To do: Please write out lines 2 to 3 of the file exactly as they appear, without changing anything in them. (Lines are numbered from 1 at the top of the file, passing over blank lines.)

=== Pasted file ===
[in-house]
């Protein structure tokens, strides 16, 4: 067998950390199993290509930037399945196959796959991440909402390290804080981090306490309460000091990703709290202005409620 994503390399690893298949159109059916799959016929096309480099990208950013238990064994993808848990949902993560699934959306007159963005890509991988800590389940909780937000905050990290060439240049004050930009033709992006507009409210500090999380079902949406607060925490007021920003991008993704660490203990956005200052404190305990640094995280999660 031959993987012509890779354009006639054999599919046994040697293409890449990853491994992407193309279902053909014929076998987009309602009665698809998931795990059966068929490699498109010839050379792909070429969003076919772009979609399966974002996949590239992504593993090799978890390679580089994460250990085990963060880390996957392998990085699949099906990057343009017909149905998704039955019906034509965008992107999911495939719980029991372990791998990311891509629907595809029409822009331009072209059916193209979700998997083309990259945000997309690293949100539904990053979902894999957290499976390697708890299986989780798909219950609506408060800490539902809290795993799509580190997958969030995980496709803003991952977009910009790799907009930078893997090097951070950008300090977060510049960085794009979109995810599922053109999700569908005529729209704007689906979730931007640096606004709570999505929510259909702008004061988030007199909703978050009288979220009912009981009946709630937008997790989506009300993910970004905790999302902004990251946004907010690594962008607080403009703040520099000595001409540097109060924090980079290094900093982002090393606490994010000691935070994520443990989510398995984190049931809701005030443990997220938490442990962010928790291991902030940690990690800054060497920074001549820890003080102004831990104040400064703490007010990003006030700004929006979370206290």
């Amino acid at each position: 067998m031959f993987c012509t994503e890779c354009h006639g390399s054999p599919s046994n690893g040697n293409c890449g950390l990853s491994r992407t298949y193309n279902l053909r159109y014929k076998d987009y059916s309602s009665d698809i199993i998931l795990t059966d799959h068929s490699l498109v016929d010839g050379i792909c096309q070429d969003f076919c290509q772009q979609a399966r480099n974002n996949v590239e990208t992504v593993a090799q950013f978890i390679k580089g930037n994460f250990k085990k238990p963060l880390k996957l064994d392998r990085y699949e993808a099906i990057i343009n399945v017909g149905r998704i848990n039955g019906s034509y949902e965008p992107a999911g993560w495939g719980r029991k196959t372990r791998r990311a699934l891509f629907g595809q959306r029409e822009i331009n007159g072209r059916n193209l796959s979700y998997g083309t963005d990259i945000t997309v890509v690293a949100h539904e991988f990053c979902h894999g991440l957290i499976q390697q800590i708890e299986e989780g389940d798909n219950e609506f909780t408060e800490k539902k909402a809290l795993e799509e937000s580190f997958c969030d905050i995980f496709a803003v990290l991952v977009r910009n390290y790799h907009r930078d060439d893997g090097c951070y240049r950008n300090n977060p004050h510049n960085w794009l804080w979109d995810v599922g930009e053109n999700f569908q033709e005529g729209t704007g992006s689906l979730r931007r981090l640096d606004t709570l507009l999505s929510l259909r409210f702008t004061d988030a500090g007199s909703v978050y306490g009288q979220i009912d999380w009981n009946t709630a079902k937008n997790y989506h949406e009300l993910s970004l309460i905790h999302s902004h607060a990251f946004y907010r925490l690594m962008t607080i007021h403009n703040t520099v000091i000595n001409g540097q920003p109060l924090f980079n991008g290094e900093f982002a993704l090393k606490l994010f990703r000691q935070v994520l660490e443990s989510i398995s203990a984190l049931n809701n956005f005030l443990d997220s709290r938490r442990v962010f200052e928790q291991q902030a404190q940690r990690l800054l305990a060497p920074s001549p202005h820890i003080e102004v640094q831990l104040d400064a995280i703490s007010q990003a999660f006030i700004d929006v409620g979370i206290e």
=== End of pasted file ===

């Protein structure tokens, strides 16, 4: 067998950390199993290509930037399945196959796959991440909402390290804080981090306490309460000091990703709290202005409620 994503390399690893298949159109059916799959016929096309480099990208950013238990064994993808848990949902993560699934959306007159963005890509991988800590389940909780937000905050990290060439240049004050930009033709992006507009409210500090999380079902949406607060925490007021920003991008993704660490203990956005200052404190305990640094995280999660 031959993987012509890779354009006639054999599919046994040697293409890449990853491994992407193309279902053909014929076998987009309602009665698809998931795990059966068929490699498109010839050379792909070429969003076919772009979609399966974002996949590239992504593993090799978890390679580089994460250990085990963060880390996957392998990085699949099906990057343009017909149905998704039955019906034509965008992107999911495939719980029991372990791998990311891509629907595809029409822009331009072209059916193209979700998997083309990259945000997309690293949100539904990053979902894999957290499976390697708890299986989780798909219950609506408060800490539902809290795993799509580190997958969030995980496709803003991952977009910009790799907009930078893997090097951070950008300090977060510049960085794009979109995810599922053109999700569908005529729209704007689906979730931007640096606004709570999505929510259909702008004061988030007199909703978050009288979220009912009981009946709630937008997790989506009300993910970004905790999302902004990251946004907010690594962008607080403009703040520099000595001409540097109060924090980079290094900093982002090393606490994010000691935070994520443990989510398995984190049931809701005030443990997220938490442990962010928790291991902030940690990690800054060497920074001549820890003080102004831990104040400064703490007010990003006030700004929006979370206290």
């Amino acid at each position: 067998m031959f993987c012509t994503e890779c354009h006639g390399s054999p599919s046994n690893g040697n293409c890449g950390l990853s491994r992407t298949y193309n279902l053909r159109y014929k076998d987009y059916s309602s009665d698809i199993i998931l795990t059966d799959h068929s490699l498109v016929d010839g050379i792909c096309q070429d969003f076919c290509q772009q979609a399966r480099n974002n996949v590239e990208t992504v593993a090799q950013f978890i390679k580089g930037n994460f250990k085990k238990p963060l880390k996957l064994d392998r990085y699949e993808a099906i990057i343009n399945v017909g149905r998704i848990n039955g019906s034509y949902e965008p992107a999911g993560w495939g719980r029991k196959t372990r791998r990311a699934l891509f629907g595809q959306r029409e822009i331009n007159g072209r059916n193209l796959s979700y998997g083309t963005d990259i945000t997309v890509v690293a949100h539904e991988f990053c979902h894999g991440l957290i499976q390697q800590i708890e299986e989780g389940d798909n219950e609506f909780t408060e800490k539902k909402a809290l795993e799509e937000s580190f997958c969030d905050i995980f496709a803003v990290l991952v977009r910009n390290y790799h907009r930078d060439d893997g090097c951070y240049r950008n300090n977060p004050h510049n960085w794009l804080w979109d995810v599922g930009e053109n999700f569908q033709e005529g729209t704007g992006s689906l979730r931007r981090l640096d606004t709570l507009l999505s929510l259909r409210f702008t004061d988030a500090g007199s909703v978050y306490g009288q979220i009912d999380w009981n009946t709630a079902k937008n997790y989506h949406e009300l993910s970004l309460i905790h999302s902004h607060a990251f946004y907010r925490l690594m962008t607080i007021h403009n703040t520099v000091i000595n001409g540097q920003p109060l924090f980079n991008g290094e900093f982002a993704l090393k606490l994010f990703r000691q935070v994520l660490e443990s989510i398995s203990a984190l049931n809701n956005f005030l443990d997220s709290r938490r442990v962010f200052e928790q291991q902030a404190q940690r990690l800054l305990a060497p920074s001549p202005h820890i003080e102004v640094q831990l104040d400064a995280i703490s007010q990003a999660f006030i700004d929006v409620g979370i206290e």